‘Content marketing’ is a meaningless buzzword that needs to buzz off

The term content marketing is driving Kristof Fahy, William Hill’s CMO, “nuts”. Apparently all he hears every time he goes to a conference is “content marketing, content marketing, content marketing” and his patience is waning. 

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It does feel a little as though the term content marketing was created purely to fit a conference agenda, to make the people sat on stage sound like they’re talking about something clever and new, when in fact they’re talking about the same things marketers have been doing for decades: their jobs.

Answering the question “what is content marketing?” lands you in a bit of a quagmire. As Fahy lamented at Advertising Week Europe this week: is the butcher that sells him his sausages on a Saturday and tells him how to cook it a content marketer?

My answer to that particular question is: who gives a toss, it doesn’t matter. The butcher is doing his job of serving the customer. That’s what matters. Not which particular part of his budget he had to spend on the biro and till receipt he scribbled the recipe out on, or what glossy term he can label this everyday action with when he’s asked to come up on stage and talk about it or craft an awards entry.

Many marketers could probably say with confidence that they are now set up as digital-ready or even digital-first organisations. But the advent of “digital marketing” (another catch-all, often meaningless term that could probably warrant another ranty column), with all the opportunities it provides via social and mobile and so on, has now presented another worry about reorganising again in the hope of chasing something apparently new and different. And like moths to the lamp, agencies, brand marketers and marketing commentators are rushing towards the mirage that is “content marketing”.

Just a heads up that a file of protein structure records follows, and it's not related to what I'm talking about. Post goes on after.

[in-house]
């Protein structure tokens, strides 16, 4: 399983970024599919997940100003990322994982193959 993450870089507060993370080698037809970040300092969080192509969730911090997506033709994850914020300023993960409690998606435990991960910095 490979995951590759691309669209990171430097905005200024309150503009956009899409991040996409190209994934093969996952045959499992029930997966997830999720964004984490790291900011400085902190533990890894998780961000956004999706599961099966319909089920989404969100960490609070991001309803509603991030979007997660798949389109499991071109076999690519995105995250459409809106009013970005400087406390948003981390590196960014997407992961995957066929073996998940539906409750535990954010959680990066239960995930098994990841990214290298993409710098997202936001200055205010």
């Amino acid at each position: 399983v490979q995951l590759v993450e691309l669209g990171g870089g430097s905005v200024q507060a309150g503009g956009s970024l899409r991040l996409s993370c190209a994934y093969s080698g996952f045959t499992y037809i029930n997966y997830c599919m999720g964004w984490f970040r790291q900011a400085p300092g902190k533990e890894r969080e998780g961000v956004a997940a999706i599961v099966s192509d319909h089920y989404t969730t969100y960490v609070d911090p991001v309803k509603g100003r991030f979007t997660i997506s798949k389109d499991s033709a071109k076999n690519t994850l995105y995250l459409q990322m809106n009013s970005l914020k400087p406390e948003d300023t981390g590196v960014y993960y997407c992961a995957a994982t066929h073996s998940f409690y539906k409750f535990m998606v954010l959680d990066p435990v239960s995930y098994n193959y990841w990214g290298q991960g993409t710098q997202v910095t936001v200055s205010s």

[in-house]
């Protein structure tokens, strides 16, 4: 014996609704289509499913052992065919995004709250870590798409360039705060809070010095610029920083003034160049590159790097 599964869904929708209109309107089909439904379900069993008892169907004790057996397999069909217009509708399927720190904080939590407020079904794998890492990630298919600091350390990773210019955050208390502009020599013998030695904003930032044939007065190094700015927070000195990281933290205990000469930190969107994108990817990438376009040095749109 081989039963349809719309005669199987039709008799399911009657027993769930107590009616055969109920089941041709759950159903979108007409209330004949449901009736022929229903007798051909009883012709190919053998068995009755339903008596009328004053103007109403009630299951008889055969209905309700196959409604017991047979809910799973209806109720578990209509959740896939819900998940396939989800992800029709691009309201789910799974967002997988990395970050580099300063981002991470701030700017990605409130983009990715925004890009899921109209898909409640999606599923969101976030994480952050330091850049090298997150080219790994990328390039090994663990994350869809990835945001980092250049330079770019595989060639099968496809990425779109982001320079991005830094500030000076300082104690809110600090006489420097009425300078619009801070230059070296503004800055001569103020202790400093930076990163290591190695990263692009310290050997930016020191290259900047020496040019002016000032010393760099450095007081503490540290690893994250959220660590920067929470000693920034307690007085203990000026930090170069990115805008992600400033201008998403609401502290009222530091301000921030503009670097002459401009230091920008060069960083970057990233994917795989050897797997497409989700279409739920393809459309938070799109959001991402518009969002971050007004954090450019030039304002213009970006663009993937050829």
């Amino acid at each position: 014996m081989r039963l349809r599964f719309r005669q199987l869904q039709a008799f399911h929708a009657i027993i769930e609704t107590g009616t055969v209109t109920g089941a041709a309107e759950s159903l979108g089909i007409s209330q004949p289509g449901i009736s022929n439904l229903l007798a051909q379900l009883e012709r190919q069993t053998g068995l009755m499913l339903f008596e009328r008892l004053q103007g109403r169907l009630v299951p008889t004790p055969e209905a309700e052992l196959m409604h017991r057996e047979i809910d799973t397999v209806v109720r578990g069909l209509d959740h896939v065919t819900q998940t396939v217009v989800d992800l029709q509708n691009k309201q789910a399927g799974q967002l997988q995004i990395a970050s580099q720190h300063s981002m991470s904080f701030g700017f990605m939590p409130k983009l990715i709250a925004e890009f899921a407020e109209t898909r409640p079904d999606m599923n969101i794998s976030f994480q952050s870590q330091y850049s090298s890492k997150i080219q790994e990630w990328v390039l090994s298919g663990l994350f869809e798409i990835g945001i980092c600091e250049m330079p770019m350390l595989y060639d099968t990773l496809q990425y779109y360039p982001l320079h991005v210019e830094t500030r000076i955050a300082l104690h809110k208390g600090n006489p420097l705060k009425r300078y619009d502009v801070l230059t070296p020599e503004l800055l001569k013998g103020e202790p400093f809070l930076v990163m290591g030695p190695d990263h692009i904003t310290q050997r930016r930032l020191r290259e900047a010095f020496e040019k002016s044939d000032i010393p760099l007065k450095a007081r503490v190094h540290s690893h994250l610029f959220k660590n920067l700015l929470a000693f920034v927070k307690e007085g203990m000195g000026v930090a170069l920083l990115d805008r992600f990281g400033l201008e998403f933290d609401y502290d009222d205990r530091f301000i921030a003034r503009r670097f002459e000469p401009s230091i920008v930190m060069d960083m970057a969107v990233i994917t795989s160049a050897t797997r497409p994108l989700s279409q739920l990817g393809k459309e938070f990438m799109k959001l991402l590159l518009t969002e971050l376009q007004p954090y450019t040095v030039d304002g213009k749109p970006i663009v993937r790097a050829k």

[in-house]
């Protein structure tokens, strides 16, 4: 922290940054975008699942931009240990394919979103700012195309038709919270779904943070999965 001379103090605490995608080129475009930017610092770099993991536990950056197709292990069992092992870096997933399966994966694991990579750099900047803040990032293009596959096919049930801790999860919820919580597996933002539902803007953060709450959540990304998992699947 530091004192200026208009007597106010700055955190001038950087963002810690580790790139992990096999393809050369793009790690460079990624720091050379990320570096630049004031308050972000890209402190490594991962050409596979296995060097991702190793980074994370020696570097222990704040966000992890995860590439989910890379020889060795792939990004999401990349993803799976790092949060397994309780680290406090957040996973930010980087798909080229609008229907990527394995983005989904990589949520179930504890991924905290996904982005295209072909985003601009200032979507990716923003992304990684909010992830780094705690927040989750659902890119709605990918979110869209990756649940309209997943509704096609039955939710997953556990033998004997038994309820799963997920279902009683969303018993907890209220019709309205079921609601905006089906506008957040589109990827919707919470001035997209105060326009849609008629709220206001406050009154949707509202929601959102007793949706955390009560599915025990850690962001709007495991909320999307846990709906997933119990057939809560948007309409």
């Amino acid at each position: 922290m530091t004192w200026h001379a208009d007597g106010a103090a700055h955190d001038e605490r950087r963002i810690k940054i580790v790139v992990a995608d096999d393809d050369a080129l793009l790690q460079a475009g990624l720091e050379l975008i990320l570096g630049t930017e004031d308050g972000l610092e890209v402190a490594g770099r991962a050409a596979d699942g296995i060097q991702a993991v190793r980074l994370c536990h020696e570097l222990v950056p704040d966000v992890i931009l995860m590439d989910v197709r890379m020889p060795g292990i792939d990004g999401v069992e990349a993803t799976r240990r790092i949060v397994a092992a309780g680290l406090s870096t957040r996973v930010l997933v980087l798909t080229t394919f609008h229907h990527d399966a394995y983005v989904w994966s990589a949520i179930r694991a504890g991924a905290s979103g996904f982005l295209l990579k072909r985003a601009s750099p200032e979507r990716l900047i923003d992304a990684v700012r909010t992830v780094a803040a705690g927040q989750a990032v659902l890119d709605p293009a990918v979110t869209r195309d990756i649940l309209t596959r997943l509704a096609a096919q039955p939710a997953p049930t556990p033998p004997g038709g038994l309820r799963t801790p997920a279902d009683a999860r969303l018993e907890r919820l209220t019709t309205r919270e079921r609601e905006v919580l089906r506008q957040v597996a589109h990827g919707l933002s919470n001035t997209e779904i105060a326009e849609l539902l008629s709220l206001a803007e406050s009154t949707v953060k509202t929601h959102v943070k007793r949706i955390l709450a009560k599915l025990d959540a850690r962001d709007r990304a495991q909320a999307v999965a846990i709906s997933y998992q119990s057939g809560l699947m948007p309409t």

The question shouldn’t be “what is my content marketing strategy?” in the same way that marketers shouldn’t be asking “what’s my TV strategy?”. Start with the founding idea and brand truth and the platforms and mechanisms will follow.

Content marketing is marketing. Sometimes that takes the form of a video, or a partnership with a media owner. But it’s also that conversation Kristof has over the counter with his butcher. Content isn’t a wondrous new marketing tool just because brands have figured out how to use the internet – it’s been around since the the first brand was ever founded.

Every time a brand talks to a consumer – at them, in conversation with them, or even sometimes when a brand is just listening – it creates content.

Content marketing isn’t a discipline. It’s everything a brand does. If your organisation is sprinting to chase the hubris-ridden content marketing hare, it’s entering a race it is never likely to finish.

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